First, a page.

Burt Kahn Court filled with beards and brothers on Dec. 2 in support of Delta Tau Delta and the Movember Foundation. Throughout November, the fraternity put aside its razors to raise money for the foundation, which promotes awareness of prostate and testicular cancer.
On Nov. 1, the clean-shaven brothers vowed not to shave for the entire month to raise awareness.
“I see someone and they say ‘Hey Zack, why do you have that ridiculous facial hair on your face?’ And I’m like, ‘Well, I’m glad you asked. It’s actually to raise awareness for prostate cancer,’” said Zack Schwartz, a senior and external vice president of Delta Tau Delta.
While some brothers sported beards, others took part in the tradition of “fine moustachery,” keeping a groomed “mo.”
Members of Greek life and other students came to support the event, which had a deejay, raffle prizes, a live band, an obstacle course and food from Tonino’s.
The fraternity set up an online donation portal, and raised money throughout November via donation letters and selling hats, T-shirts, and wristbands in the student center.
By the end of Saturday night, more than $4,500 had been raised.
When Delta Tau Delta started at Quinnipiac in 2009, the fraternity chose the Movember Foundation to be one of its philanthropies.
“This cause matters to me because as a fraternity we can come together to promote awareness for men’s health, and gain campus support to raise money,” said Brendon Fazio, a sophomore and member of Delta Tau Delta.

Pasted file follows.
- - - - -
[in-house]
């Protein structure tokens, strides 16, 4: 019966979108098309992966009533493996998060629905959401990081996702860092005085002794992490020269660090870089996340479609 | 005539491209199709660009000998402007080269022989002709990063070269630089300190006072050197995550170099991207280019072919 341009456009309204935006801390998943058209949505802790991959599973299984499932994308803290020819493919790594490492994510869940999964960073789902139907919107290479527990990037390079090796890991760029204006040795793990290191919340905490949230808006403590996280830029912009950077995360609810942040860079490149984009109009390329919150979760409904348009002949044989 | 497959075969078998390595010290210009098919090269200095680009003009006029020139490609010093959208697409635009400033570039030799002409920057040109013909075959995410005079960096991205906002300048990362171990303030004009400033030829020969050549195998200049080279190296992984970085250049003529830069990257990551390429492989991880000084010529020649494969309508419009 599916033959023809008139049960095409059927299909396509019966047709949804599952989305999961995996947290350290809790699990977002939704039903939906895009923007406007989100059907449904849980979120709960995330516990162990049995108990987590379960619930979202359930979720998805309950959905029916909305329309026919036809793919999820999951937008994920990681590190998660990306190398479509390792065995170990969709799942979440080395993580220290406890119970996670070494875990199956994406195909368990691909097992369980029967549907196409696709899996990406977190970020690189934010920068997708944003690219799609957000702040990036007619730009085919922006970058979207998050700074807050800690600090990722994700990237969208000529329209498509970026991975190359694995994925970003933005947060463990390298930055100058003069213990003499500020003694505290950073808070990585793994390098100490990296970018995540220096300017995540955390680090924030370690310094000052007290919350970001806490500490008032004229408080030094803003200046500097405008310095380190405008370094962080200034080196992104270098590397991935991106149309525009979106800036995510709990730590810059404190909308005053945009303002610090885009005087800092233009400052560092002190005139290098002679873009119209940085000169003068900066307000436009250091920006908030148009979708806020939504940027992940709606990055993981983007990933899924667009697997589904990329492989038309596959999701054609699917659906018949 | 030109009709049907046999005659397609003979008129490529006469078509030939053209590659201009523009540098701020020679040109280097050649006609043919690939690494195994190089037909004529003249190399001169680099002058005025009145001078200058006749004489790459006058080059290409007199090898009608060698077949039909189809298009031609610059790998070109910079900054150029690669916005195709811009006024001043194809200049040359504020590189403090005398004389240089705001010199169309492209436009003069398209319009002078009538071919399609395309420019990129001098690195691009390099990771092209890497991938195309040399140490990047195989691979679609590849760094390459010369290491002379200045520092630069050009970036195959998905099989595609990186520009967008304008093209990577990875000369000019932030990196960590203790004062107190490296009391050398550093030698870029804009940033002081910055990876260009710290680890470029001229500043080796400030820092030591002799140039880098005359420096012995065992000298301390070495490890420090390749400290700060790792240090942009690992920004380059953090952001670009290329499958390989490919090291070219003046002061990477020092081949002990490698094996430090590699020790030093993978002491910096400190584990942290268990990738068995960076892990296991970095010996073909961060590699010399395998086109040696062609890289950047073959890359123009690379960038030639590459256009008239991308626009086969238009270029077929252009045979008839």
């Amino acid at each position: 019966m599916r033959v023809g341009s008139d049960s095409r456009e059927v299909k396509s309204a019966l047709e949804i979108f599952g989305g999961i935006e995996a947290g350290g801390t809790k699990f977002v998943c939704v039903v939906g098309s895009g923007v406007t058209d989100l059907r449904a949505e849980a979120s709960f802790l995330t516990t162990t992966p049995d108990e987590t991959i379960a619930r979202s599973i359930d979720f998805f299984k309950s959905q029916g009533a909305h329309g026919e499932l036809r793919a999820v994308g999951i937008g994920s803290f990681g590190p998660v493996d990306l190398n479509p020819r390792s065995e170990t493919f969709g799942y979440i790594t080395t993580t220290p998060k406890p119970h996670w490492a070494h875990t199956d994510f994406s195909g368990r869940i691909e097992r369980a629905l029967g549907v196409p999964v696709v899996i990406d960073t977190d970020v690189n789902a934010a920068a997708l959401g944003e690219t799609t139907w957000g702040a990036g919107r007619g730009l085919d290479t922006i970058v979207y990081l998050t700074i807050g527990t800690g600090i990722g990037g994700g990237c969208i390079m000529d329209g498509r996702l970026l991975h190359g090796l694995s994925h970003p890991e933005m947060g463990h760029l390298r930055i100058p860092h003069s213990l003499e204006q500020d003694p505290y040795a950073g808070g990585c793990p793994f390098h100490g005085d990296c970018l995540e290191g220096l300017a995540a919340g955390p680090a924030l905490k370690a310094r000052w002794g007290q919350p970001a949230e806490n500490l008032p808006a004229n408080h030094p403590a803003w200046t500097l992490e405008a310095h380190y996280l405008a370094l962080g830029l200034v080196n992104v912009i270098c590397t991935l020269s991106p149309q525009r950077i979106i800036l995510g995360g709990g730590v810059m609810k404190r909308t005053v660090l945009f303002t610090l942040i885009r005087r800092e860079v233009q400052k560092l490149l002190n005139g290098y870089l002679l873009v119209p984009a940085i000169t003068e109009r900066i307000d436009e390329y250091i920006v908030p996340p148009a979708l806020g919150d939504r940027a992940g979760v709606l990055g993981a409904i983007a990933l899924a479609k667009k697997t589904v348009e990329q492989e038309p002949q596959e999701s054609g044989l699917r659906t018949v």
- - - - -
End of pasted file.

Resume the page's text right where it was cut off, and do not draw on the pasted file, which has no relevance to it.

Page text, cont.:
Movember originated in 2003 in Melbourne, Australia, and since then has grown to include more than one million participants worldwide. In the 2010 U.S. campaign, Movember raised $7.5 million, 83 percent of which went toward men’s health programs.
Even with the Movember support, not every brother enjoyed letting his facial hair grow out.
Sophomore Lee Schwartz, the fraternity’s philanthropy chair for spring and fall 2012, said he shaved his beard after three weeks because he did not want to be the center of attention at Thanksgiving with his family.
According to cancer.net, prostate cancer is the second leading cancer-causing death for men. For 2011, a projected 240,890 men in the United States will be diagnosed with prostate cancer and about 14 percent of them will not survive.
Testicular cancer is most common in men ages 20 to 45. For 2011, nearly 8,000 men in the United States are expected to be diagnosed with testicular cancer, and about 4.4 percent of them will not survive.
According to cancer.net, testicular cancer is among the most common types of cancer that can affect teenagers.
“I don’t actually enjoy having the facial hair. It’s really itching and annoying,” Zack Schwartz said. People ask me why I look so ridiculous and although it’s not the most comfortable thing, I’m raising awareness for a good cause.”